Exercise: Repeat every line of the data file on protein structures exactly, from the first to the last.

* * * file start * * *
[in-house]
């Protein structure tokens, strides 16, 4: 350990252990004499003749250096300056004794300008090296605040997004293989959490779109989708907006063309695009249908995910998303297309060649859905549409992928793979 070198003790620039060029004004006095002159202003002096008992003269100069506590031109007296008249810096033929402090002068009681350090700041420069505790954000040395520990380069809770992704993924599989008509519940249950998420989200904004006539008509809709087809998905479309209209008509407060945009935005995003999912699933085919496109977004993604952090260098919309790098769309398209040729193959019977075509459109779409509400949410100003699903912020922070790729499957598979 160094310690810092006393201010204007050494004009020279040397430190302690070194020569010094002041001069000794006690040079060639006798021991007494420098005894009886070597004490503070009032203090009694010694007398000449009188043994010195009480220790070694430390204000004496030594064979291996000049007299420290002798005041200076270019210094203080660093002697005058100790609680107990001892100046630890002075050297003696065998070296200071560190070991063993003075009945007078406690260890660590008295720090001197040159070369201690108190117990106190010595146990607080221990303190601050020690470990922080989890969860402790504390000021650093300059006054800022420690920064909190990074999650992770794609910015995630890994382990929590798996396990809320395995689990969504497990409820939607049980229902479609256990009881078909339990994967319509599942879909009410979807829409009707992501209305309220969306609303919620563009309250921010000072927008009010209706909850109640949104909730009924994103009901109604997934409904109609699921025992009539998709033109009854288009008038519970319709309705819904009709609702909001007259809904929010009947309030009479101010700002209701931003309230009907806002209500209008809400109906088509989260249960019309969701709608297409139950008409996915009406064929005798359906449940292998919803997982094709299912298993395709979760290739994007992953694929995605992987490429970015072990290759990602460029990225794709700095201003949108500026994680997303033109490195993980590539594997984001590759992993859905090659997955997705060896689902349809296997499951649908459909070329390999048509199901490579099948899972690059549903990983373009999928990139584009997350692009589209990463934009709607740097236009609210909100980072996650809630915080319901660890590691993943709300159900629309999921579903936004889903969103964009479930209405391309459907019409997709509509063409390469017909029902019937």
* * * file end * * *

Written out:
[in-house]
């Protein structure tokens, strides 16, 4: 350990252990004499003749250096300056004794300008090296605040997004293989959490779109989708907006063309695009249908995910998303297309060649859905549409992928793979 070198003790620039060029004004006095002159202003002096008992003269100069506590031109007296008249810096033929402090002068009681350090700041420069505790954000040395520990380069809770992704993924599989008509519940249950998420989200904004006539008509809709087809998905479309209209008509407060945009935005995003999912699933085919496109977004993604952090260098919309790098769309398209040729193959019977075509459109779409509400949410100003699903912020922070790729499957598979 160094310690810092006393201010204007050494004009020279040397430190302690070194020569010094002041001069000794006690040079060639006798021991007494420098005894009886070597004490503070009032203090009694010694007398000449009188043994010195009480220790070694430390204000004496030594064979291996000049007299420290002798005041200076270019210094203080660093002697005058100790609680107990001892100046630890002075050297003696065998070296200071560190070991063993003075009945007078406690260890660590008295720090001197040159070369201690108190117990106190010595146990607080221990303190601050020690470990922080989890969860402790504390000021650093300059006054800022420690920064909190990074999650992770794609910015995630890994382990929590798996396990809320395995689990969504497990409820939607049980229902479609256990009881078909339990994967319509599942879909009410979807829409009707992501209305309220969306609303919620563009309250921010000072927008009010209706909850109640949104909730009924994103009901109604997934409904109609699921025992009539998709033109009854288009008038519970319709309705819904009709609702909001007259809904929010009947309030009479101010700002209701931003309230009907806002209500209008809400109906088509989260249960019309969701709608297409139950008409996915009406064929005798359906449940292998919803997982094709299912298993395709979760290739994007992953694929995605992987490429970015072990290759990602460029990225794709700095201003949108500026994680997303033109490195993980590539594997984001590759992993859905090659997955997705060896689902349809296997499951649908459909070329390999048509199901490579099948899972690059549903990983373009999928990139584009997350692009589209990463934009709607740097236009609210909100980072996650809630915080319901660890590691993943709300159900629309999921579903936004889903969103964009479930209405391309459907019409997709509509063409390469017909029902019937």